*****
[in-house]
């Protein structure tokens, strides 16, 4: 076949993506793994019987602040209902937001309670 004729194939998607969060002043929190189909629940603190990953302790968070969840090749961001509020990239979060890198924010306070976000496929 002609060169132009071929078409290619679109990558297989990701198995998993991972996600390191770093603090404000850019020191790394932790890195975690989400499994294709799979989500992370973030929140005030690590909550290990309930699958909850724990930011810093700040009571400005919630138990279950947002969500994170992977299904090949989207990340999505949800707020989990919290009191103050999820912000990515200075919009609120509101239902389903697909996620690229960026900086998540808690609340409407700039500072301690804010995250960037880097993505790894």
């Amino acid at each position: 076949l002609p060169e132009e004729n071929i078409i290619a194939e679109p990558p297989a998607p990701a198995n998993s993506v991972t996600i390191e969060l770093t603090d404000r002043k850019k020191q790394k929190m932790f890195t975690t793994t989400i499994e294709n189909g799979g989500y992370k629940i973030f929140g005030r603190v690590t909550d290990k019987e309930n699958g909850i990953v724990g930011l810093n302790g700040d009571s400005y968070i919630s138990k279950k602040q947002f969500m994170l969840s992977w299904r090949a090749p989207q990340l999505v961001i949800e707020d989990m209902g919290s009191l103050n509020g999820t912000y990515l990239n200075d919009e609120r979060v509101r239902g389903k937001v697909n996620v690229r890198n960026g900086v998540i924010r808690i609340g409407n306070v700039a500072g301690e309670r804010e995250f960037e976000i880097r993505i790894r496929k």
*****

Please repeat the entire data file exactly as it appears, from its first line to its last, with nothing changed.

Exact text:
[in-house]
């Protein structure tokens, strides 16, 4: 076949993506793994019987602040209902937001309670 004729194939998607969060002043929190189909629940603190990953302790968070969840090749961001509020990239979060890198924010306070976000496929 002609060169132009071929078409290619679109990558297989990701198995998993991972996600390191770093603090404000850019020191790394932790890195975690989400499994294709799979989500992370973030929140005030690590909550290990309930699958909850724990930011810093700040009571400005919630138990279950947002969500994170992977299904090949989207990340999505949800707020989990919290009191103050999820912000990515200075919009609120509101239902389903697909996620690229960026900086998540808690609340409407700039500072301690804010995250960037880097993505790894």
């Amino acid at each position: 076949l002609p060169e132009e004729n071929i078409i290619a194939e679109p990558p297989a998607p990701a198995n998993s993506v991972t996600i390191e969060l770093t603090d404000r002043k850019k020191q790394k929190m932790f890195t975690t793994t989400i499994e294709n189909g799979g989500y992370k629940i973030f929140g005030r603190v690590t909550d290990k019987e309930n699958g909850i990953v724990g930011l810093n302790g700040d009571s400005y968070i919630s138990k279950k602040q947002f969500m994170l969840s992977w299904r090949a090749p989207q990340l999505v961001i949800e707020d989990m209902g919290s009191l103050n509020g999820t912000y990515l990239n200075d919009e609120r979060v509101r239902g389903k937001v697909n996620v690229r890198n960026g900086v998540i924010r808690i609340g409407n306070v700039a500072g301690e309670r804010e995250f960037e976000i880097r993505i790894r496929k």